Each borough president is mandated by the City Charter to allocate a capital budget, and during her tenure Marshall has spent more than $616 million, more than half of which has gone to libraries, parks and cultural institutions.

Marshall has directed more dollars to libraries than any other borough president, and in the past decade the Queens system has remodeled more than half of its locations.

“Working with the mayor, the Queens delegation of the City Council and more than $117 million invested from my office, we helped the Queens Library to embark on the largest building expansion and renovation program in its history,” she said.

The library is set to break ground this year on new branches in Far Rockaway, East Elmhurst, Glen Oaks and Hunters Point, as well as an expansion to the Kew Gardens Hills branch in honor of late activist Pat Dolan.

The borough president also plays a role in zoning, and Marshall said that by the time her term is completed Queens will have rezoned half of its neighborhoods. This year she will work to rezone 1,000 blocks in Bellerose, Floral Park, South Ozone Park and East Elmhurst.

One of the de facto roles of the office is to serve as the spokeswoman for the borough, which Marshall has done by championing museums and other cultural institutions to the tune of $107 million.

“She’s done right by investing in the parks and cultural institutions Queens is known for,” said former Councilwoman Melinda Katz, a candidate to succeed Marshall next year. “That goes a long way toward creating jobs and development and creates an atmosphere that draws people to the borough.”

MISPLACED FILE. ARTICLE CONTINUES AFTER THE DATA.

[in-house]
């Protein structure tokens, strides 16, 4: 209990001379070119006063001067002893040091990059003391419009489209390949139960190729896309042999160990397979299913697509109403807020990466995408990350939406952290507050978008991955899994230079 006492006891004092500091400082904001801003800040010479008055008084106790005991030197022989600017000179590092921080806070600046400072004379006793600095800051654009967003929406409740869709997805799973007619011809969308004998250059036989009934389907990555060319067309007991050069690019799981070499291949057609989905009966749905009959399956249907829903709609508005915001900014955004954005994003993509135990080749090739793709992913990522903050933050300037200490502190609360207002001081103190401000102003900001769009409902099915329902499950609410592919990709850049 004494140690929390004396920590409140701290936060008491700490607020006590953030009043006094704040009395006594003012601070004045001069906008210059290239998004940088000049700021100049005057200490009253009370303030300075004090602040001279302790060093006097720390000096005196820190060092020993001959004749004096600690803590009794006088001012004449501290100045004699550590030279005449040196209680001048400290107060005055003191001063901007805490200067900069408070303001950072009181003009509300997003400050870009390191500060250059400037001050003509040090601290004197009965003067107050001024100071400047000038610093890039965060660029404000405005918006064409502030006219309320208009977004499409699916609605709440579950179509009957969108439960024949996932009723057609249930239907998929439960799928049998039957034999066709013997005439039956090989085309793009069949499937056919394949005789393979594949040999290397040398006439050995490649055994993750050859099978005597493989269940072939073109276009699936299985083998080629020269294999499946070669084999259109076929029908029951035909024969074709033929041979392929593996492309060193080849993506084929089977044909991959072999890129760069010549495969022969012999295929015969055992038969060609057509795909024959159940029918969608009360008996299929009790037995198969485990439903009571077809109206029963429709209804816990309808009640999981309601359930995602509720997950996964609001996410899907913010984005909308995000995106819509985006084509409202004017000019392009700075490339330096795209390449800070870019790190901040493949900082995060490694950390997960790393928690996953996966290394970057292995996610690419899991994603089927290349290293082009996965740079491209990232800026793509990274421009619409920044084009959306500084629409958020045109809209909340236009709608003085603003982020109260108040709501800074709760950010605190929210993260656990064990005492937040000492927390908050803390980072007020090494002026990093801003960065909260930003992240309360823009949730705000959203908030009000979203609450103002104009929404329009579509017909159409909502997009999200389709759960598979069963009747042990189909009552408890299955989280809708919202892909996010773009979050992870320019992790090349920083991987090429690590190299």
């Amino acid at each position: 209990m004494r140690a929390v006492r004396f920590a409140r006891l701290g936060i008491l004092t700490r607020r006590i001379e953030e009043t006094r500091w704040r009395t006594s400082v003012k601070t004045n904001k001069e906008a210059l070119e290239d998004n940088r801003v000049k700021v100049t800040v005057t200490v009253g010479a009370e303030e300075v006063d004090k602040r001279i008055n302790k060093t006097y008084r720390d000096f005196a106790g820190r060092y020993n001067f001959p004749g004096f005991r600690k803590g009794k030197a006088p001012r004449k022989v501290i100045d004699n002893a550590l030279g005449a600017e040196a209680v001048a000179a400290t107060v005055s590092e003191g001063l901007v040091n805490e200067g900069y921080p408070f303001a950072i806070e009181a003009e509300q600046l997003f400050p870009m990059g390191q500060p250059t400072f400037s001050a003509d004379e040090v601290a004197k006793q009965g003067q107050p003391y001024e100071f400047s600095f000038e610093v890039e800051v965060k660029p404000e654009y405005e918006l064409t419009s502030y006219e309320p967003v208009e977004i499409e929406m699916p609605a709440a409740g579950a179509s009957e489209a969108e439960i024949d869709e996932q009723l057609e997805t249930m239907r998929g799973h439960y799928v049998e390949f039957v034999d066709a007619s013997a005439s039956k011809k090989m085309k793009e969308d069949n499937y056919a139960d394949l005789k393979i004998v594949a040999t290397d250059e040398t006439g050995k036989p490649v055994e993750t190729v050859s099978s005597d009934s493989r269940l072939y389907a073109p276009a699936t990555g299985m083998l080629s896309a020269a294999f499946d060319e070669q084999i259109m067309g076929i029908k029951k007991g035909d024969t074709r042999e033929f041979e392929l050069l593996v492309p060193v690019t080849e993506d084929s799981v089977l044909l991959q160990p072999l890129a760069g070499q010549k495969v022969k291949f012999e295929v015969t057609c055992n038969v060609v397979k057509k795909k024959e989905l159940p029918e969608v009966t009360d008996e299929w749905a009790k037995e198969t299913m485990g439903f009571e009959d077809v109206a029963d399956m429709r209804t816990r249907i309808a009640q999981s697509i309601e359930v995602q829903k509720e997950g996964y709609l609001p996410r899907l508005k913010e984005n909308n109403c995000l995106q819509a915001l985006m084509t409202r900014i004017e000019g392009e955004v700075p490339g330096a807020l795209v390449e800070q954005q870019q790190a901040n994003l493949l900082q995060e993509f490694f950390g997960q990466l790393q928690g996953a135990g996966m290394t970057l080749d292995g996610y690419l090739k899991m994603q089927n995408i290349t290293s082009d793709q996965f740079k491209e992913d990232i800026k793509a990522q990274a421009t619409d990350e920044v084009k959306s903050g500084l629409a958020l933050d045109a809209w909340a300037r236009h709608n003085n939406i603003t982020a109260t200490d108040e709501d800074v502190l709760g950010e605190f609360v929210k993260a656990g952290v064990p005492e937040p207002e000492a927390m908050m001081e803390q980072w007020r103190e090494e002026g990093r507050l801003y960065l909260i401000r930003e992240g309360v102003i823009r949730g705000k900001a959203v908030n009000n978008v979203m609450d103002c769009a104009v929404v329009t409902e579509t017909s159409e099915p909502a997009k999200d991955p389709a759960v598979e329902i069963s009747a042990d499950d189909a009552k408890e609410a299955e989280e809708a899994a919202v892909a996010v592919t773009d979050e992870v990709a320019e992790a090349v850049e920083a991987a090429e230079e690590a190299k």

Marshall also received kind words from Council Speaker Christine Quinn (D-Manhattan), who lauded her dedication to children and diversity.

The borough president enters her last year facing challenges that will surely exceed her administration. Many homes in Queens still sit empty as a result of the foreclosure crisis. During her tenure four hospitals closed throughout the borough and the future of the Rockaway Peninsula is still uncertain.

Marshall dedicated her speech to Belle Harbor resident Dylan Smith, who paddled around on his surfboard to help save seven of his neighbors as Sandy’s surge overtook the peninsula. The 23-year-old died in December in a surfing accident in Puerto Rico.

As Smith’s neighbor Mike McDonnell recalled the heroics of his “guardian angel in a wet suit,” Marshall sat by his side and listened, nodding her head.

“I guess sometimes things have to get hard for us to appreciate what we really have,” she said.

The borough president’s office planned to give $10,000 to the Swim Strong Foundation in honor of Smith.

Reach reporter Rich Bockmann by e-mail at rbockmann@cnglocal.com or by phone at 718-260-4574.